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Tips for Choosing Your First Tattoo Featured

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When looking to get a tattoo for the first time, many people are overwhelmed with so many possibilities. Most want a design that is unique and aesthetically pleasing. The typical tattoo parlor will have a catalog of design sheets, known as “flash”, which clients can choose from. These are usually very standard designs to help the client determine what type of artwork suits them best. While this is the typical of most tattoo shops, some employ custom tattoo artists who can create original tattoo designs to fit their client’s needs. Another great source for tattoo designs is the Internet. Now days there are several websites that specialize in providing a plethora of tattoo designs where one can most certainly find what they are looking for, no matter how unique or obscure the idea. Choosing a great custom design can be difficult since there are so many different styles of art and artists to choose from. Custom tattoo New York City tattoo artist Yuriy Fialko, of Gotham Tattoos, has a few tips for prospective tattoo collector.

TIP #1:The Design.

So you want a tattoo. What it’s going to be? A bad ass panther with sunglasses, smoking a Cuban cigar with a machine gun strapped to it’s back? Great choice! Unfortunately you can’t seem to find it online or in any of the catalogs at your local tattoo shop. Sure you can draw it yourself, after all you did get an A+ in 7th grade art class. Now while you may draw the dopest stick figure ever, it’s always best to seek the aid of a professional, especially for art that is going to be put on your body permanently. Professional custom tattoo artists are people who spend all of their time drawing original designs based on people’s crazy ideas. That's what the get paid to do. There are many factors that determine what makes a great tattoo design and these guys, and gals, know their stuff, that is the reputable ones do.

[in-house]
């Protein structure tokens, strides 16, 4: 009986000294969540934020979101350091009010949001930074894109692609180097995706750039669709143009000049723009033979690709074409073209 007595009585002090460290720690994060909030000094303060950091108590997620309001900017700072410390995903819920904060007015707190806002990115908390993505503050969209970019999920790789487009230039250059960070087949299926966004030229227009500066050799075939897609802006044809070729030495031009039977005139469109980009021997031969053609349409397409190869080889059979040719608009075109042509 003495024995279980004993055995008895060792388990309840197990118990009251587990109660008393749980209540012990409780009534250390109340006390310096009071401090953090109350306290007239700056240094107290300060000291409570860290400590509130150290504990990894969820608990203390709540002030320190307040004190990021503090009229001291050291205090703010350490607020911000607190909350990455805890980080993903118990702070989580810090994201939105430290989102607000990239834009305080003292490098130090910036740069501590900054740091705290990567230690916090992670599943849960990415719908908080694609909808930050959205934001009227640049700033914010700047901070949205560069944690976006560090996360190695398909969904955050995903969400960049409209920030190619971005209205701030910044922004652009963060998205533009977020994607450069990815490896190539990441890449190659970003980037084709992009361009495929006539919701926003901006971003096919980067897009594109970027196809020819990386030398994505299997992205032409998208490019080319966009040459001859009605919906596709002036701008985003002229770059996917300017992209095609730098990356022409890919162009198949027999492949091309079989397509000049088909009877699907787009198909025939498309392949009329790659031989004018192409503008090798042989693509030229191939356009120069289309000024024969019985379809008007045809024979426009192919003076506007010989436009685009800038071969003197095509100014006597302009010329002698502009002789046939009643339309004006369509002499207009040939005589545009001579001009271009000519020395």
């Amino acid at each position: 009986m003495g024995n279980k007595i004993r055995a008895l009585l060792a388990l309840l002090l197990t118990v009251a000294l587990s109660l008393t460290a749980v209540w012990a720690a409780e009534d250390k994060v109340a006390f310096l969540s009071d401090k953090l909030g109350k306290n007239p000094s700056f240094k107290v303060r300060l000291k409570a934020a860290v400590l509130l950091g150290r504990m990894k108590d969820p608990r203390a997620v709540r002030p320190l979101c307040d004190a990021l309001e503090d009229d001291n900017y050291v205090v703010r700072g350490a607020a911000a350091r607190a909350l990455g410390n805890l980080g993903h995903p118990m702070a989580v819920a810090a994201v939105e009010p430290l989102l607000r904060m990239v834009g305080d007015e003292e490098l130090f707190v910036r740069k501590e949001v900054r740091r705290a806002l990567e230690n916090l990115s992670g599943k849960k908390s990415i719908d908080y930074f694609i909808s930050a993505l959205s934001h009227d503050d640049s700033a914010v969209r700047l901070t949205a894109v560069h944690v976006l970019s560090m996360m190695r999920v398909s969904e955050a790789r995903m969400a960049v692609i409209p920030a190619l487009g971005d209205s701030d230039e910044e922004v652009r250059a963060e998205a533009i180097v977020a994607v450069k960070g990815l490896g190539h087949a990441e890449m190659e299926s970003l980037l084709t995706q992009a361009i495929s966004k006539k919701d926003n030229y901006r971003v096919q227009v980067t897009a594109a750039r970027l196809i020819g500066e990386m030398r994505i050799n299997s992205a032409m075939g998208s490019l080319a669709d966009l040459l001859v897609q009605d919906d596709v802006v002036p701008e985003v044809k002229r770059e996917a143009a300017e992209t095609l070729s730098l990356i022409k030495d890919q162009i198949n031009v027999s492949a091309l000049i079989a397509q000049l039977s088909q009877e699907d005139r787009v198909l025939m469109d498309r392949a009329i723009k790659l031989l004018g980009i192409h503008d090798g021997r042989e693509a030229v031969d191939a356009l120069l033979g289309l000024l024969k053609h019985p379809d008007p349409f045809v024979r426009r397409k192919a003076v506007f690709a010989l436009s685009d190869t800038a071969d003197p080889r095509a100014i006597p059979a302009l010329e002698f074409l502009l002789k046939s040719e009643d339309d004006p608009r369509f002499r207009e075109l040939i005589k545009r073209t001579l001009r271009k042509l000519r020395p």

TIP #2: Location, Location, Location.

Where you choose to place the tattoo defines it. The location is arguably more important that the design itself. As a rule of thumb, you want to keep away from areas such as hands, face and neck since they are not easily hidden. They may look cool as hell of tattoo artists, but that's what you would expect on a tattoo artist. Unless you're a career tattoo artist, those type of tattoos might not be so cool later in your life when you've grown up and realized that you're perfectly suited to be a finical adviser. Bring on the expensive as hell laser treatments. The location of your tattoo will most likely have an impact on the shape and size of the design. A good tattoo design should flow with the contours of the area of the body it’s on. They should compliment your figure not exaggerate your flaws.

TIP #3: Color vs. Gray Scale and Black and White Work.

Color verses black and white work is a very personal preference. If a tattooists steering you one way or the other you might want to find another tattooists. Keep in mind that color work is usually more expensive to do since it often times takes longer to complete. Also if your skin tone is dark you should really reconsider getting a piece with a complicated pallet. Your natural skin coloring is in your first layer of skin and tattooing inks go into your second layer of skin so, your natural skin color will compete with the tattoo's color. If you are darker complected consider getting black work that's has a lot of contrast and with as little gray shading as possible. You will also benefit if your design has a lot of negative areas where you natural uninked skin tone shows. This will help establish contrast. Most tattoos will need to be touched after a long period time, about 5 or 10 years. This of course is a personal preference. When it comes to color don’t let it be the focus of the tattoo, instead make sure the over all design is solid. Color will enhance any great design but it won't make a bad design better, only a more colorful wretch.

TIP #4: Choosing an Artists.